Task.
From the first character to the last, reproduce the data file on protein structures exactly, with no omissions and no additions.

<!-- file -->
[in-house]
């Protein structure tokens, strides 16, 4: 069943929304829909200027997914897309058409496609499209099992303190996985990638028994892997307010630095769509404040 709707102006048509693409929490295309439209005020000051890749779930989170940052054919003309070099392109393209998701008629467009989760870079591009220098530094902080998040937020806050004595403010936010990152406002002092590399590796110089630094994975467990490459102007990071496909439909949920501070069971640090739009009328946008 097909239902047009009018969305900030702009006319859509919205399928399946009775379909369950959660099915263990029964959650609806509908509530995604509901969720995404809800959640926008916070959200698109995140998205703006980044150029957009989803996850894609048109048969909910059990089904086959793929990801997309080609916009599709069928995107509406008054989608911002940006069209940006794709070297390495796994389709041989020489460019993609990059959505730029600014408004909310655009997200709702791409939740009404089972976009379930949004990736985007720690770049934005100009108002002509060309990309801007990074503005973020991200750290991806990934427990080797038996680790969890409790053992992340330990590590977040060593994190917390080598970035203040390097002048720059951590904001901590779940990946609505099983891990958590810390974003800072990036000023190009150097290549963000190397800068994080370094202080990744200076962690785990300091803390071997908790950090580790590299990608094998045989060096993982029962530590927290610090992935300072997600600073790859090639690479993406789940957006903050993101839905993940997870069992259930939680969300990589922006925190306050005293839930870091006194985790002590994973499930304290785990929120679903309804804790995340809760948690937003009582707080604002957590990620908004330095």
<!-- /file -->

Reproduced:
[in-house]
């Protein structure tokens, strides 16, 4: 069943929304829909200027997914897309058409496609499209099992303190996985990638028994892997307010630095769509404040 709707102006048509693409929490295309439209005020000051890749779930989170940052054919003309070099392109393209998701008629467009989760870079591009220098530094902080998040937020806050004595403010936010990152406002002092590399590796110089630094994975467990490459102007990071496909439909949920501070069971640090739009009328946008 097909239902047009009018969305900030702009006319859509919205399928399946009775379909369950959660099915263990029964959650609806509908509530995604509901969720995404809800959640926008916070959200698109995140998205703006980044150029957009989803996850894609048109048969909910059990089904086959793929990801997309080609916009599709069928995107509406008054989608911002940006069209940006794709070297390495796994389709041989020489460019993609990059959505730029600014408004909310655009997200709702791409939740009404089972976009379930949004990736985007720690770049934005100009108002002509060309990309801007990074503005973020991200750290991806990934427990080797038996680790969890409790053992992340330990590590977040060593994190917390080598970035203040390097002048720059951590904001901590779940990946609505099983891990958590810390974003800072990036000023190009150097290549963000190397800068994080370094202080990744200076962690785990300091803390071997908790950090580790590299990608094998045989060096993982029962530590927290610090992935300072997600600073790859090639690479993406789940957006903050993101839905993940997870069992259930939680969300990589922006925190306050005293839930870091006194985790002590994973499930304290785990929120679903309804804790995340809760948690937003009582707080604002957590990620908004330095």